Hit Me Baby, One More Time: Slapping, Spitting, Name-Calling and Other Sex Preferences I Feel Guilty About

I might prefer that my big controversial sex preferences involved whipped cream or whatever instead of wanting to be slapped in the face during intercourse, but that is not the hand I was dealt.

Mar 6, 2012 at 1:00pm | Leave a comment

image

I feel bad about my BangBus.

Not while I'm actually watching it. Sexual arousal doesn't leave a lot of room for ambivalence and who stops masturbating to ponder the political implications of what they're getting off to? I can barely stop masturbating if someone else comes in the room, much less to make way for niggling feminist guilt.

But occasionally, when someone asks me if I watch porn, I feel embarassed to say that the only porn I regularly watch is founded on the (scripted) premise that a bunch of dudes are driving around in a van coercing women into having sex on camera with the promise of cash, before dumping them by the side of the road, shouting insults as they peel away.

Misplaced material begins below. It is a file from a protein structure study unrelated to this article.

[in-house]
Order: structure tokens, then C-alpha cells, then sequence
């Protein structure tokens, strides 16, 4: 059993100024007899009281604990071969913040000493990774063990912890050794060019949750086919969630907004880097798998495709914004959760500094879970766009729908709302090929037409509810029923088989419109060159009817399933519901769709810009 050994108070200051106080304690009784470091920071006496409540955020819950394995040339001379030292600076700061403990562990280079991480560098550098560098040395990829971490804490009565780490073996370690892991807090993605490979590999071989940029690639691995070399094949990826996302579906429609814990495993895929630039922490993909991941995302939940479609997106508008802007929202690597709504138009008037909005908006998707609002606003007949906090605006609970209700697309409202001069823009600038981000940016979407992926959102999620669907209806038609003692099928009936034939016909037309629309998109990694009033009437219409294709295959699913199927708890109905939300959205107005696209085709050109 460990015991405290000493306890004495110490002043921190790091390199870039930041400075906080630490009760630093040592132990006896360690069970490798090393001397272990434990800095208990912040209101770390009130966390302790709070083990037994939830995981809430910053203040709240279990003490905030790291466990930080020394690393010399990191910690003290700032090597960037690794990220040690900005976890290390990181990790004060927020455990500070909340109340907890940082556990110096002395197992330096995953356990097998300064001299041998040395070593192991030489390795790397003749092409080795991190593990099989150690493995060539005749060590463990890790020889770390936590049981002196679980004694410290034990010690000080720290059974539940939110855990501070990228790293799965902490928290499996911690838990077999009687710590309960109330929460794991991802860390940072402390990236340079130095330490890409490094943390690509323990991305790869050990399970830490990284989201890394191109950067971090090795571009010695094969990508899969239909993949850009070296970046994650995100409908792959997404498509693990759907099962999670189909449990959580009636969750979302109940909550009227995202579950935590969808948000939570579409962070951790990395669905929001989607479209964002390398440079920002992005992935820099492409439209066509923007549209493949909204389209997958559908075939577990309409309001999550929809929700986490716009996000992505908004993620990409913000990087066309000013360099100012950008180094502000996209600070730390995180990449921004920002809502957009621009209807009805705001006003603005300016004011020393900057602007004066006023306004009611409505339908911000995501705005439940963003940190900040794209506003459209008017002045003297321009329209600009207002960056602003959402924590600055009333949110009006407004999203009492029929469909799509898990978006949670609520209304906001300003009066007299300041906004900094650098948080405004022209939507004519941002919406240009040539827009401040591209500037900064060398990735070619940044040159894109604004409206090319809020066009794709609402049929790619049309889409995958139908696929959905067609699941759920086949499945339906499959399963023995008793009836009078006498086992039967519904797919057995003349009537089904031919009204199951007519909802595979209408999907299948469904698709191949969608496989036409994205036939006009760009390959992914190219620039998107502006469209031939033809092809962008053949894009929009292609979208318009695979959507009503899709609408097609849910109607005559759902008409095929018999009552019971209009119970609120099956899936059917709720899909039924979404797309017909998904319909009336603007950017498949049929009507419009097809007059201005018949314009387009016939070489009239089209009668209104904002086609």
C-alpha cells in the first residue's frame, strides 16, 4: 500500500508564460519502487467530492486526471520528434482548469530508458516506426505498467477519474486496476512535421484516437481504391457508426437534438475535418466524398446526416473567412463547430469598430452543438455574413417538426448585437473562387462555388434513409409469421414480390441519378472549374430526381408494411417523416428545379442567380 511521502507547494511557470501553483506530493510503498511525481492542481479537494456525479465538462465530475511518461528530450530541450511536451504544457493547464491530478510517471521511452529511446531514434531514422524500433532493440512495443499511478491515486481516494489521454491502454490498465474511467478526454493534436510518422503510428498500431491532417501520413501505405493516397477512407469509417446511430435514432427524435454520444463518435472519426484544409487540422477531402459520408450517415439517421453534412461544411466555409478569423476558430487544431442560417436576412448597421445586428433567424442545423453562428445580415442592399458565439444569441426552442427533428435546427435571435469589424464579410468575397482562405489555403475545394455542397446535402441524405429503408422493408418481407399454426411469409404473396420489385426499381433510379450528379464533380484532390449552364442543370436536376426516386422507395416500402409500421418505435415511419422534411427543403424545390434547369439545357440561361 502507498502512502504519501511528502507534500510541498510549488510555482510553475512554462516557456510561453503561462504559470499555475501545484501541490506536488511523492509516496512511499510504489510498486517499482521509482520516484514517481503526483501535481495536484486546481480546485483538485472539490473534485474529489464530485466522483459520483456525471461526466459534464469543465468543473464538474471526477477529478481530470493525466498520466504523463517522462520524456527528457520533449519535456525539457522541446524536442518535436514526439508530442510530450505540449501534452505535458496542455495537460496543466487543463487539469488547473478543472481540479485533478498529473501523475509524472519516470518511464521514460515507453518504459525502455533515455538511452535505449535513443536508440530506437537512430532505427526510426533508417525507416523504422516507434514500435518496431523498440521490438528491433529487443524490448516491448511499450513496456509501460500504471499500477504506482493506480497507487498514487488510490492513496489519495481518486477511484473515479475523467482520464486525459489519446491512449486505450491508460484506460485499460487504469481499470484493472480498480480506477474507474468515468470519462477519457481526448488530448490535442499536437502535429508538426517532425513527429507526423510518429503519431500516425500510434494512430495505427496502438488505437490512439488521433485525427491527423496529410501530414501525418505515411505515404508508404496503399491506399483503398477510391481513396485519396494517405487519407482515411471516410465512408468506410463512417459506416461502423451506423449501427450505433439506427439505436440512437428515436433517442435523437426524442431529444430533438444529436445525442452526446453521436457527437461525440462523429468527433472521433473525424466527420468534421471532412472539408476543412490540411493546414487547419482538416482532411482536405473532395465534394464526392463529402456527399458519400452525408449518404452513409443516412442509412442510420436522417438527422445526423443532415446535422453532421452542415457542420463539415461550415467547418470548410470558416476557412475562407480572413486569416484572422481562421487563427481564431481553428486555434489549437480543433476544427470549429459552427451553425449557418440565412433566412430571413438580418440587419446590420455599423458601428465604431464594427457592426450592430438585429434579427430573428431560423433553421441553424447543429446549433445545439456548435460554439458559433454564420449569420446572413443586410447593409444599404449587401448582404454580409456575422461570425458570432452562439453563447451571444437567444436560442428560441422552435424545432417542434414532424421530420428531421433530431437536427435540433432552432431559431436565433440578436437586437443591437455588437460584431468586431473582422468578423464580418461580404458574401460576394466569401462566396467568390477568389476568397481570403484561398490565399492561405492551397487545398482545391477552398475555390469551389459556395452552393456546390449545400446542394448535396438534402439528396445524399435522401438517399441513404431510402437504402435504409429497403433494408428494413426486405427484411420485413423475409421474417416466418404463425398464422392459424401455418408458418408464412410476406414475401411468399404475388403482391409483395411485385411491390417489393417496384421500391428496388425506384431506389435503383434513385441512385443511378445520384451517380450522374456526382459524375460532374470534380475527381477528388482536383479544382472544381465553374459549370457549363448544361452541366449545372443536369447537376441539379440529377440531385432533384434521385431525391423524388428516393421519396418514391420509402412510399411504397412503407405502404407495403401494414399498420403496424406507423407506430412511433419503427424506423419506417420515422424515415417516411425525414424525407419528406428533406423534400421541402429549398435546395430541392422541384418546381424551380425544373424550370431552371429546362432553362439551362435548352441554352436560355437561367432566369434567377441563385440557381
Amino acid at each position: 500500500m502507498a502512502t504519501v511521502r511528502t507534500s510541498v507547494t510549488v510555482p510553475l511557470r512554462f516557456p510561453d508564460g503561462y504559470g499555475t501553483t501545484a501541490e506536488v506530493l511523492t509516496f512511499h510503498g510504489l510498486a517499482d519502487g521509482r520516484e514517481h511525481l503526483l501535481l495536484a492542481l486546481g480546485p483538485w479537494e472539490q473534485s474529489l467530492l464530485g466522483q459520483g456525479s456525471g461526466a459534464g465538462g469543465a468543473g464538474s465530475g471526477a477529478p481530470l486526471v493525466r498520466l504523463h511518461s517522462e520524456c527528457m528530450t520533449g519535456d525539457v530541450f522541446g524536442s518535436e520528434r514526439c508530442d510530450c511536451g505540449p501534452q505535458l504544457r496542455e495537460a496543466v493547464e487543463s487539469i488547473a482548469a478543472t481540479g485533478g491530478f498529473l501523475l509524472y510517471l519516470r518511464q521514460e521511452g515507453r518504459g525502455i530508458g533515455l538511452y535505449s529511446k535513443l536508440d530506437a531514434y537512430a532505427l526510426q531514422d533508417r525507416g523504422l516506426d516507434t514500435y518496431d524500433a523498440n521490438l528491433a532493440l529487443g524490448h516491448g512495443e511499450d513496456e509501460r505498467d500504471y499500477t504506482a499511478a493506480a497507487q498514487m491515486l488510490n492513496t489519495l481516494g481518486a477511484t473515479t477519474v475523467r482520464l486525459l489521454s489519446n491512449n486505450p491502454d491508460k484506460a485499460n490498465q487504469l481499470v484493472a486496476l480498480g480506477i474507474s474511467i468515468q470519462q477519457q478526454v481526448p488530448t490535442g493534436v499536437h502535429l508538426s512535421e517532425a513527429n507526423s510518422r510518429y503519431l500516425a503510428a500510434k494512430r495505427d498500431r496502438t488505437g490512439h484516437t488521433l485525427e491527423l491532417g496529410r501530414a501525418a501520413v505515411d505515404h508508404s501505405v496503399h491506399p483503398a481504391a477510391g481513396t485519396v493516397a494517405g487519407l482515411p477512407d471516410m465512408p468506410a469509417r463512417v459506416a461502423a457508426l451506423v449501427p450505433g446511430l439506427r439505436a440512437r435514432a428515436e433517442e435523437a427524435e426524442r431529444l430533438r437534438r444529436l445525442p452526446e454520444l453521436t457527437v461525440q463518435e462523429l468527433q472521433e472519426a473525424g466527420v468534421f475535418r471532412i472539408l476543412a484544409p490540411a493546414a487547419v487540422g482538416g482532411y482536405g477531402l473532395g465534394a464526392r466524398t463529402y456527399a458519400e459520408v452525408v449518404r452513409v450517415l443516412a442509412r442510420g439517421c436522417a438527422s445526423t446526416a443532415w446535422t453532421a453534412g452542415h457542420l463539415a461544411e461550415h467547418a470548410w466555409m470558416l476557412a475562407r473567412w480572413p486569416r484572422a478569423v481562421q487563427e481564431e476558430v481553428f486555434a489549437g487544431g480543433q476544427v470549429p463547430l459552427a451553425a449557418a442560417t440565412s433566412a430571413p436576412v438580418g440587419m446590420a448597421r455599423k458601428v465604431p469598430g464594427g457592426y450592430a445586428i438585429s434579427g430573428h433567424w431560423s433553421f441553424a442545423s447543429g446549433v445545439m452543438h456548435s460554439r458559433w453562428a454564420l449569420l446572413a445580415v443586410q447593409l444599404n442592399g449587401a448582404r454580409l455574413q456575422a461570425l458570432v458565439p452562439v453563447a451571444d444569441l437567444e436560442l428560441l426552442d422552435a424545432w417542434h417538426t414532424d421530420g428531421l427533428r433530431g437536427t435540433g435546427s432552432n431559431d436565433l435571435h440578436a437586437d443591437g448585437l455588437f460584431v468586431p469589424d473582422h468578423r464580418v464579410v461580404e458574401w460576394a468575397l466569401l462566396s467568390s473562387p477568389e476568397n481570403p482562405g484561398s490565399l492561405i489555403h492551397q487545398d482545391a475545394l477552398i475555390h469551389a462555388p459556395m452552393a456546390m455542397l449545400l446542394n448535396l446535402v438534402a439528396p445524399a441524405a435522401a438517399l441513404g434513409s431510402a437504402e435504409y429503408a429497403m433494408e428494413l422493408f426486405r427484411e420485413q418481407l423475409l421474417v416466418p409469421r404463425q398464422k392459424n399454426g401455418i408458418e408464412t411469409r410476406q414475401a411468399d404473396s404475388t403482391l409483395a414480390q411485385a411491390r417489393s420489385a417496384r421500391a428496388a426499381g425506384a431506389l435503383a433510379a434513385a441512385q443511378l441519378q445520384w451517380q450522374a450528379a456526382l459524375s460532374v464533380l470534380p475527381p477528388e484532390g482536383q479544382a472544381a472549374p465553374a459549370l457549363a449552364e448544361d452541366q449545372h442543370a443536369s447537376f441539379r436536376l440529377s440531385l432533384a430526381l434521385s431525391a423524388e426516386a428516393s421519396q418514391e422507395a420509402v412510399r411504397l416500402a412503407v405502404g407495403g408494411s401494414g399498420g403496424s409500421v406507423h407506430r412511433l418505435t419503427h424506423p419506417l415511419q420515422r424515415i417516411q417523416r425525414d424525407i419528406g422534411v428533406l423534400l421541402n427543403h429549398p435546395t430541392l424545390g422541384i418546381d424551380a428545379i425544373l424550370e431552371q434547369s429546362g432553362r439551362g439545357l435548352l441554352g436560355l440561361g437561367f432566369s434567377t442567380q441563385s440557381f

Yep, that's what my vagina's into.

She unfortunately doesn't consult me much on what turns her on, and she never checks the current political climate, or she definitely would NOT be aroused by all the degrading, violent stuff she has shown a marked interest in over the years. I'm starting to feel weird about personifying my vagina in this way, so I'm going to shift gears.

I consider myself to err on the side of sexual submission. I have never been into the performative aspects of it all -- I am not some weird sex LARPer who wants to wear costumes and address each other as "Master" and "Slave." I don't want to go to special events, I shouldn't have to wear pleather just to get it done, and I don't want to "play." I want to have weird sex with weird people who like weird things, like an adult.